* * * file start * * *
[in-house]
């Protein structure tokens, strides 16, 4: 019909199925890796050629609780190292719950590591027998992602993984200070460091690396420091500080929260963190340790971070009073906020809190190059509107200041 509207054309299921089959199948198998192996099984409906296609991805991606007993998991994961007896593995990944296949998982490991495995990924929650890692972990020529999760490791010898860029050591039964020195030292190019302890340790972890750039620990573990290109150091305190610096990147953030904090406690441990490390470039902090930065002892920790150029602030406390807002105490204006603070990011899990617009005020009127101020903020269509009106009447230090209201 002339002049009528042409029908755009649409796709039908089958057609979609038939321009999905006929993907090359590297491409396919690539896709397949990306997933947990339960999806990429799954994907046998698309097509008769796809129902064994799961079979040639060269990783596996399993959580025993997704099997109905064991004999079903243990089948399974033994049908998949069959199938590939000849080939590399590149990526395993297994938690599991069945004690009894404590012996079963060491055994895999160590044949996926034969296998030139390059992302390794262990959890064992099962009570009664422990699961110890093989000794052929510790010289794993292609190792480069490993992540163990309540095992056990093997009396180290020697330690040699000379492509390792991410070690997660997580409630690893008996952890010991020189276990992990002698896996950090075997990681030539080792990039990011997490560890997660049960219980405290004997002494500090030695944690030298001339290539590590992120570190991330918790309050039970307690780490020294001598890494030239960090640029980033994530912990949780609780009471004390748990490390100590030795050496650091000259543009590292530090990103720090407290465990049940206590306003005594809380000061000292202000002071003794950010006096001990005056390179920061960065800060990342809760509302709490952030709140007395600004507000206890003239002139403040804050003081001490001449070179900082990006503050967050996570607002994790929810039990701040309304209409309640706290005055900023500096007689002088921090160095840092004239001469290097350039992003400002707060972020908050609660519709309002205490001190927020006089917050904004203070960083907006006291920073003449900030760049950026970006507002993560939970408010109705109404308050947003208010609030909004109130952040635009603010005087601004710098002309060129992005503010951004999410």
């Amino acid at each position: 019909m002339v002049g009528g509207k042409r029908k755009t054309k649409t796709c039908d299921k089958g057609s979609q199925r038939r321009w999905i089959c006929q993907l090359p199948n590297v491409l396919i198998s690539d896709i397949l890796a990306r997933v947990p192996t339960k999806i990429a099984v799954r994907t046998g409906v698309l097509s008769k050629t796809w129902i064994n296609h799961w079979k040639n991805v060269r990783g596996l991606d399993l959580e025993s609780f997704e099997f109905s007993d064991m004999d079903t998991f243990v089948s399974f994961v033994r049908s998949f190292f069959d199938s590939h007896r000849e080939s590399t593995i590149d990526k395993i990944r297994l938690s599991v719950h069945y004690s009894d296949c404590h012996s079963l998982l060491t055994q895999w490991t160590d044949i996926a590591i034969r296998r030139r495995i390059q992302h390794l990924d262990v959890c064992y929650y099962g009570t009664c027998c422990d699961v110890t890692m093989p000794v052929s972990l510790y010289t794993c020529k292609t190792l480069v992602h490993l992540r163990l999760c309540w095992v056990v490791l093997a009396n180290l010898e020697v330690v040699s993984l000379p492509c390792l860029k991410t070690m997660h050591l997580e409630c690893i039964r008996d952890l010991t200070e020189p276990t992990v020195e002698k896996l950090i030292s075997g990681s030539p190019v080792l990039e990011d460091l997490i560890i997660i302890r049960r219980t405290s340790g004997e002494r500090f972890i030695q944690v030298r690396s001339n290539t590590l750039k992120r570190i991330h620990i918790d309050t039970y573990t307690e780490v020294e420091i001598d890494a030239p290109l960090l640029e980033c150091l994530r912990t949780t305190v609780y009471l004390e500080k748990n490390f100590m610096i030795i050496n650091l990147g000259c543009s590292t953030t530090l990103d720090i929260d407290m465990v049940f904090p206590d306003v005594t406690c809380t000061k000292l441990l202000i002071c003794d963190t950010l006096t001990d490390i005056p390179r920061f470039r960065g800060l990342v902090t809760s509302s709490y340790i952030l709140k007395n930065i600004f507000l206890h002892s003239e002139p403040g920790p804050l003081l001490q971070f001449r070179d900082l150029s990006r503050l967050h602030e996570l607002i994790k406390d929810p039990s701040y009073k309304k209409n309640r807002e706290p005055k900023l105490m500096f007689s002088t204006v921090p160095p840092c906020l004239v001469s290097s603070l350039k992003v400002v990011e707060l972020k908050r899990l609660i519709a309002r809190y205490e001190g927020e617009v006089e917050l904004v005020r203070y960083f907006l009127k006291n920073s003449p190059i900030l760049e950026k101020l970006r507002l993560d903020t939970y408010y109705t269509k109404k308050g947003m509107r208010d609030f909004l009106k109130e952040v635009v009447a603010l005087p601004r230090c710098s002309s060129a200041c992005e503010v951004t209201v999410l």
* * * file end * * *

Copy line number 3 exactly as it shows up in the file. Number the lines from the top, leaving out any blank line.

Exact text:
């Amino acid at each position: 019909m002339v002049g009528g509207k042409r029908k755009t054309k649409t796709c039908d299921k089958g057609s979609q199925r038939r321009w999905i089959c006929q993907l090359p199948n590297v491409l396919i198998s690539d896709i397949l890796a990306r997933v947990p192996t339960k999806i990429a099984v799954r994907t046998g409906v698309l097509s008769k050629t796809w129902i064994n296609h799961w079979k040639n991805v060269r990783g596996l991606d399993l959580e025993s609780f997704e099997f109905s007993d064991m004999d079903t998991f243990v089948s399974f994961v033994r049908s998949f190292f069959d199938s590939h007896r000849e080939s590399t593995i590149d990526k395993i990944r297994l938690s599991v719950h069945y004690s009894d296949c404590h012996s079963l998982l060491t055994q895999w490991t160590d044949i996926a590591i034969r296998r030139r495995i390059q992302h390794l990924d262990v959890c064992y929650y099962g009570t009664c027998c422990d699961v110890t890692m093989p000794v052929s972990l510790y010289t794993c020529k292609t190792l480069v992602h490993l992540r163990l999760c309540w095992v056990v490791l093997a009396n180290l010898e020697v330690v040699s993984l000379p492509c390792l860029k991410t070690m997660h050591l997580e409630c690893i039964r008996d952890l010991t200070e020189p276990t992990v020195e002698k896996l950090i030292s075997g990681s030539p190019v080792l990039e990011d460091l997490i560890i997660i302890r049960r219980t405290s340790g004997e002494r500090f972890i030695q944690v030298r690396s001339n290539t590590l750039k992120r570190i991330h620990i918790d309050t039970y573990t307690e780490v020294e420091i001598d890494a030239p290109l960090l640029e980033c150091l994530r912990t949780t305190v609780y009471l004390e500080k748990n490390f100590m610096i030795i050496n650091l990147g000259c543009s590292t953030t530090l990103d720090i929260d407290m465990v049940f904090p206590d306003v005594t406690c809380t000061k000292l441990l202000i002071c003794d963190t950010l006096t001990d490390i005056p390179r920061f470039r960065g800060l990342v902090t809760s509302s709490y340790i952030l709140k007395n930065i600004f507000l206890h002892s003239e002139p403040g920790p804050l003081l001490q971070f001449r070179d900082l150029s990006r503050l967050h602030e996570l607002i994790k406390d929810p039990s701040y009073k309304k209409n309640r807002e706290p005055k900023l105490m500096f007689s002088t204006v921090p160095p840092c906020l004239v001469s290097s603070l350039k992003v400002v990011e707060l972020k908050r899990l609660i519709a309002r809190y205490e001190g927020e617009v006089e917050l904004v005020r203070y960083f907006l009127k006291n920073s003449p190059i900030l760049e950026k101020l970006r507002l993560d903020t939970y408010y109705t269509k109404k308050g947003m509107r208010d609030f909004l009106k109130e952040v635009v009447a603010l005087p601004r230090c710098s002309s060129a200041c992005e503010v951004t209201v999410l």